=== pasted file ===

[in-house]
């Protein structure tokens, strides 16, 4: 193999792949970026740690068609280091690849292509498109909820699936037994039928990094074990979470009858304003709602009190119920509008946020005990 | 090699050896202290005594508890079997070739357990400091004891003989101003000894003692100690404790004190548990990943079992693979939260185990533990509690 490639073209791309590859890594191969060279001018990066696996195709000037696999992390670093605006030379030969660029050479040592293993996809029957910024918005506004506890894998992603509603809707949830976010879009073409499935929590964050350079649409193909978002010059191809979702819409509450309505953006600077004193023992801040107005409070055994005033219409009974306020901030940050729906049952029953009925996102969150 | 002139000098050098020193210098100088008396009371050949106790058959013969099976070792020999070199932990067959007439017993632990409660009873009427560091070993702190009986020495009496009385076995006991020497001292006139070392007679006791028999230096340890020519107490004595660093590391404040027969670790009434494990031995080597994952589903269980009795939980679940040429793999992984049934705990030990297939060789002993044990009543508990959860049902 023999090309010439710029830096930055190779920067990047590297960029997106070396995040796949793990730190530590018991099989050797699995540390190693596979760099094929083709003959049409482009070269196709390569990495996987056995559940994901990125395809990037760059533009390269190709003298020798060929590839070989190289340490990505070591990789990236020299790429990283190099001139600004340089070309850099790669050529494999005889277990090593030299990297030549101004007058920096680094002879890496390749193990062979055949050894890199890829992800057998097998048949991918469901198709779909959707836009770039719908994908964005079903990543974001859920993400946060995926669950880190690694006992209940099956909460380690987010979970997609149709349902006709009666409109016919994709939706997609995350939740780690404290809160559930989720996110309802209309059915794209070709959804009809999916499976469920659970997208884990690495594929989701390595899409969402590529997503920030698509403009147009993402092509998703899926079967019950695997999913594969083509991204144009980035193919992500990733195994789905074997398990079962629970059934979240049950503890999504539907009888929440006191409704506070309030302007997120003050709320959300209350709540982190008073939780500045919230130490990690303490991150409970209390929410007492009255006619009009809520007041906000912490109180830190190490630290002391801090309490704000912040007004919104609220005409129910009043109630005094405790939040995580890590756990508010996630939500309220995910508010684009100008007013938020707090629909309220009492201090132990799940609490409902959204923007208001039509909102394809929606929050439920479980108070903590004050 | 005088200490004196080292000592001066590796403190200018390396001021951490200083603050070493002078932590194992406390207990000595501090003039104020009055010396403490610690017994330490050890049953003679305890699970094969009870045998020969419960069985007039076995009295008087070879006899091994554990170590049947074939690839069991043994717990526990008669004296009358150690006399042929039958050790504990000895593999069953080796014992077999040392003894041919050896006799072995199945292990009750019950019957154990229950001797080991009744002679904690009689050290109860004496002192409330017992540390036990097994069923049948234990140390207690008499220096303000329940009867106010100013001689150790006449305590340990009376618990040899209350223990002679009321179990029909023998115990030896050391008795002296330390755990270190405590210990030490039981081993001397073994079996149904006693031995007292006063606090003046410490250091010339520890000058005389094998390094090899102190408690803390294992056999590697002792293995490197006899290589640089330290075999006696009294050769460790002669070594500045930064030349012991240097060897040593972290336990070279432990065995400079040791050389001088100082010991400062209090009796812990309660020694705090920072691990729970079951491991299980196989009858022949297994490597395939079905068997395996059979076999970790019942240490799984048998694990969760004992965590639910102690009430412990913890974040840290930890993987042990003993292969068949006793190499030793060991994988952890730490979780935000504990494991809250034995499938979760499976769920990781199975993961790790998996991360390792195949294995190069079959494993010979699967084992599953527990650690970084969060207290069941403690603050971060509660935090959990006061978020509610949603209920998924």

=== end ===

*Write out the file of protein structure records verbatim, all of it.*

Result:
[in-house]
């Protein structure tokens, strides 16, 4: 193999792949970026740690068609280091690849292509498109909820699936037994039928990094074990979470009858304003709602009190119920509008946020005990 | 090699050896202290005594508890079997070739357990400091004891003989101003000894003692100690404790004190548990990943079992693979939260185990533990509690 490639073209791309590859890594191969060279001018990066696996195709000037696999992390670093605006030379030969660029050479040592293993996809029957910024918005506004506890894998992603509603809707949830976010879009073409499935929590964050350079649409193909978002010059191809979702819409509450309505953006600077004193023992801040107005409070055994005033219409009974306020901030940050729906049952029953009925996102969150 | 002139000098050098020193210098100088008396009371050949106790058959013969099976070792020999070199932990067959007439017993632990409660009873009427560091070993702190009986020495009496009385076995006991020497001292006139070392007679006791028999230096340890020519107490004595660093590391404040027969670790009434494990031995080597994952589903269980009795939980679940040429793999992984049934705990030990297939060789002993044990009543508990959860049902 023999090309010439710029830096930055190779920067990047590297960029997106070396995040796949793990730190530590018991099989050797699995540390190693596979760099094929083709003959049409482009070269196709390569990495996987056995559940994901990125395809990037760059533009390269190709003298020798060929590839070989190289340490990505070591990789990236020299790429990283190099001139600004340089070309850099790669050529494999005889277990090593030299990297030549101004007058920096680094002879890496390749193990062979055949050894890199890829992800057998097998048949991918469901198709779909959707836009770039719908994908964005079903990543974001859920993400946060995926669950880190690694006992209940099956909460380690987010979970997609149709349902006709009666409109016919994709939706997609995350939740780690404290809160559930989720996110309802209309059915794209070709959804009809999916499976469920659970997208884990690495594929989701390595899409969402590529997503920030698509403009147009993402092509998703899926079967019950695997999913594969083509991204144009980035193919992500990733195994789905074997398990079962629970059934979240049950503890999504539907009888929440006191409704506070309030302007997120003050709320959300209350709540982190008073939780500045919230130490990690303490991150409970209390929410007492009255006619009009809520007041906000912490109180830190190490630290002391801090309490704000912040007004919104609220005409129910009043109630005094405790939040995580890590756990508010996630939500309220995910508010684009100008007013938020707090629909309220009492201090132990799940609490409902959204923007208001039509909102394809929606929050439920479980108070903590004050 | 005088200490004196080292000592001066590796403190200018390396001021951490200083603050070493002078932590194992406390207990000595501090003039104020009055010396403490610690017994330490050890049953003679305890699970094969009870045998020969419960069985007039076995009295008087070879006899091994554990170590049947074939690839069991043994717990526990008669004296009358150690006399042929039958050790504990000895593999069953080796014992077999040392003894041919050896006799072995199945292990009750019950019957154990229950001797080991009744002679904690009689050290109860004496002192409330017992540390036990097994069923049948234990140390207690008499220096303000329940009867106010100013001689150790006449305590340990009376618990040899209350223990002679009321179990029909023998115990030896050391008795002296330390755990270190405590210990030490039981081993001397073994079996149904006693031995007292006063606090003046410490250091010339520890000058005389094998390094090899102190408690803390294992056999590697002792293995490197006899290589640089330290075999006696009294050769460790002669070594500045930064030349012991240097060897040593972290336990070279432990065995400079040791050389001088100082010991400062209090009796812990309660020694705090920072691990729970079951491991299980196989009858022949297994490597395939079905068997395996059979076999970790019942240490799984048998694990969760004992965590639910102690009430412990913890974040840290930890993987042990003993292969068949006793190499030793060991994988952890730490979780935000504990494991809250034995499938979760499976769920990781199975993961790790998996991360390792195949294995190069079959494993010979699967084992599953527990650690970084969060207290069941403690603050971060509660935090959990006061978020509610949603209920998924």